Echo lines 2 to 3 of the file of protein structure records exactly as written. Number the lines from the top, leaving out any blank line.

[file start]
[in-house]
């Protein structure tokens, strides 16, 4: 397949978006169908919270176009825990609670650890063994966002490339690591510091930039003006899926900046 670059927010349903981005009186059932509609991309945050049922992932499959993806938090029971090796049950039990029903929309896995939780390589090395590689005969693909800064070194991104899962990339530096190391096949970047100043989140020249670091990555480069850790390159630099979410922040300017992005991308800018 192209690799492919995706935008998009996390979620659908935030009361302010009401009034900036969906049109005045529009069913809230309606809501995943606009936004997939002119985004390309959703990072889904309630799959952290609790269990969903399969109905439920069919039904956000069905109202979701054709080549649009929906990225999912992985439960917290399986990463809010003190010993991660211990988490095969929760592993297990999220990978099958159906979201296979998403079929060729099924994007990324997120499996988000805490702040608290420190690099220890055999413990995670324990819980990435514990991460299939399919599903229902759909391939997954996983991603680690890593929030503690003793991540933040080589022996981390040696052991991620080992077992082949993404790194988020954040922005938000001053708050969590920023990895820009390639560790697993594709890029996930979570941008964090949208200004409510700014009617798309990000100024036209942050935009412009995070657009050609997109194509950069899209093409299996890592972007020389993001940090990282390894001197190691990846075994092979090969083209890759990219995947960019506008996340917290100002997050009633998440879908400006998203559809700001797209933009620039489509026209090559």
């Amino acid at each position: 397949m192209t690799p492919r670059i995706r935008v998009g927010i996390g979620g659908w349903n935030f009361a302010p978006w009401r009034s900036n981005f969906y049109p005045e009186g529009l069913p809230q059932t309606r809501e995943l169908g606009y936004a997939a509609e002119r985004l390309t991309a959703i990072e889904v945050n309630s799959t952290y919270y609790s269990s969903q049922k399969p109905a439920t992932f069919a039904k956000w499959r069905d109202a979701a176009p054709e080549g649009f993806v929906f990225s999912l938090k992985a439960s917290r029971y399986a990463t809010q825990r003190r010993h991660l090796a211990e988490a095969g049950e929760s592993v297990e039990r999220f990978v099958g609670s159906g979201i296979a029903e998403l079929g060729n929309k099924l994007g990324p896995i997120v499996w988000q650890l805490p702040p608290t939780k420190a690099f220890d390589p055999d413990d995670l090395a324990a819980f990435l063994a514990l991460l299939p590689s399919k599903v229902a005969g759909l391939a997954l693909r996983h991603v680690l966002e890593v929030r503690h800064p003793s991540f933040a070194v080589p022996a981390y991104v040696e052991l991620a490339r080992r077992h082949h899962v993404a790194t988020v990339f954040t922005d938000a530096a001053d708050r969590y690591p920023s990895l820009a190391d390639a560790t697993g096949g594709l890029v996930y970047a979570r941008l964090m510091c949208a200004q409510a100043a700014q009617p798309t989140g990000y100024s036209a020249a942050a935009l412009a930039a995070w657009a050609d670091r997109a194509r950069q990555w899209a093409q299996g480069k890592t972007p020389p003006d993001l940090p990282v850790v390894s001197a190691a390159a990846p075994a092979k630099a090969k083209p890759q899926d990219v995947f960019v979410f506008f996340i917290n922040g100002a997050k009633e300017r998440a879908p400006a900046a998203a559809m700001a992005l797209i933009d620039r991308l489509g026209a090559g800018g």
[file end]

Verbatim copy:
């Protein structure tokens, strides 16, 4: 397949978006169908919270176009825990609670650890063994966002490339690591510091930039003006899926900046 670059927010349903981005009186059932509609991309945050049922992932499959993806938090029971090796049950039990029903929309896995939780390589090395590689005969693909800064070194991104899962990339530096190391096949970047100043989140020249670091990555480069850790390159630099979410922040300017992005991308800018 192209690799492919995706935008998009996390979620659908935030009361302010009401009034900036969906049109005045529009069913809230309606809501995943606009936004997939002119985004390309959703990072889904309630799959952290609790269990969903399969109905439920069919039904956000069905109202979701054709080549649009929906990225999912992985439960917290399986990463809010003190010993991660211990988490095969929760592993297990999220990978099958159906979201296979998403079929060729099924994007990324997120499996988000805490702040608290420190690099220890055999413990995670324990819980990435514990991460299939399919599903229902759909391939997954996983991603680690890593929030503690003793991540933040080589022996981390040696052991991620080992077992082949993404790194988020954040922005938000001053708050969590920023990895820009390639560790697993594709890029996930979570941008964090949208200004409510700014009617798309990000100024036209942050935009412009995070657009050609997109194509950069899209093409299996890592972007020389993001940090990282390894001197190691990846075994092979090969083209890759990219995947960019506008996340917290100002997050009633998440879908400006998203559809700001797209933009620039489509026209090559």
């Amino acid at each position: 397949m192209t690799p492919r670059i995706r935008v998009g927010i996390g979620g659908w349903n935030f009361a302010p978006w009401r009034s900036n981005f969906y049109p005045e009186g529009l069913p809230q059932t309606r809501e995943l169908g606009y936004a997939a509609e002119r985004l390309t991309a959703i990072e889904v945050n309630s799959t952290y919270y609790s269990s969903q049922k399969p109905a439920t992932f069919a039904k956000w499959r069905d109202a979701a176009p054709e080549g649009f993806v929906f990225s999912l938090k992985a439960s917290r029971y399986a990463t809010q825990r003190r010993h991660l090796a211990e988490a095969g049950e929760s592993v297990e039990r999220f990978v099958g609670s159906g979201i296979a029903e998403l079929g060729n929309k099924l994007g990324p896995i997120v499996w988000q650890l805490p702040p608290t939780k420190a690099f220890d390589p055999d413990d995670l090395a324990a819980f990435l063994a514990l991460l299939p590689s399919k599903v229902a005969g759909l391939a997954l693909r996983h991603v680690l966002e890593v929030r503690h800064p003793s991540f933040a070194v080589p022996a981390y991104v040696e052991l991620a490339r080992r077992h082949h899962v993404a790194t988020v990339f954040t922005d938000a530096a001053d708050r969590y690591p920023s990895l820009a190391d390639a560790t697993g096949g594709l890029v996930y970047a979570r941008l964090m510091c949208a200004q409510a100043a700014q009617p798309t989140g990000y100024s036209a020249a942050a935009l412009a930039a995070w657009a050609d670091r997109a194509r950069q990555w899209a093409q299996g480069k890592t972007p020389p003006d993001l940090p990282v850790v390894s001197a190691a390159a990846p075994a092979k630099a090969k083209p890759q899926d990219v995947f960019v979410f506008f996340i917290n922040g100002a997050k009633e300017r998440a879908p400006a900046a998203a559809m700001a992005l797209i933009d620039r991308l489509g026209a090559g800018g």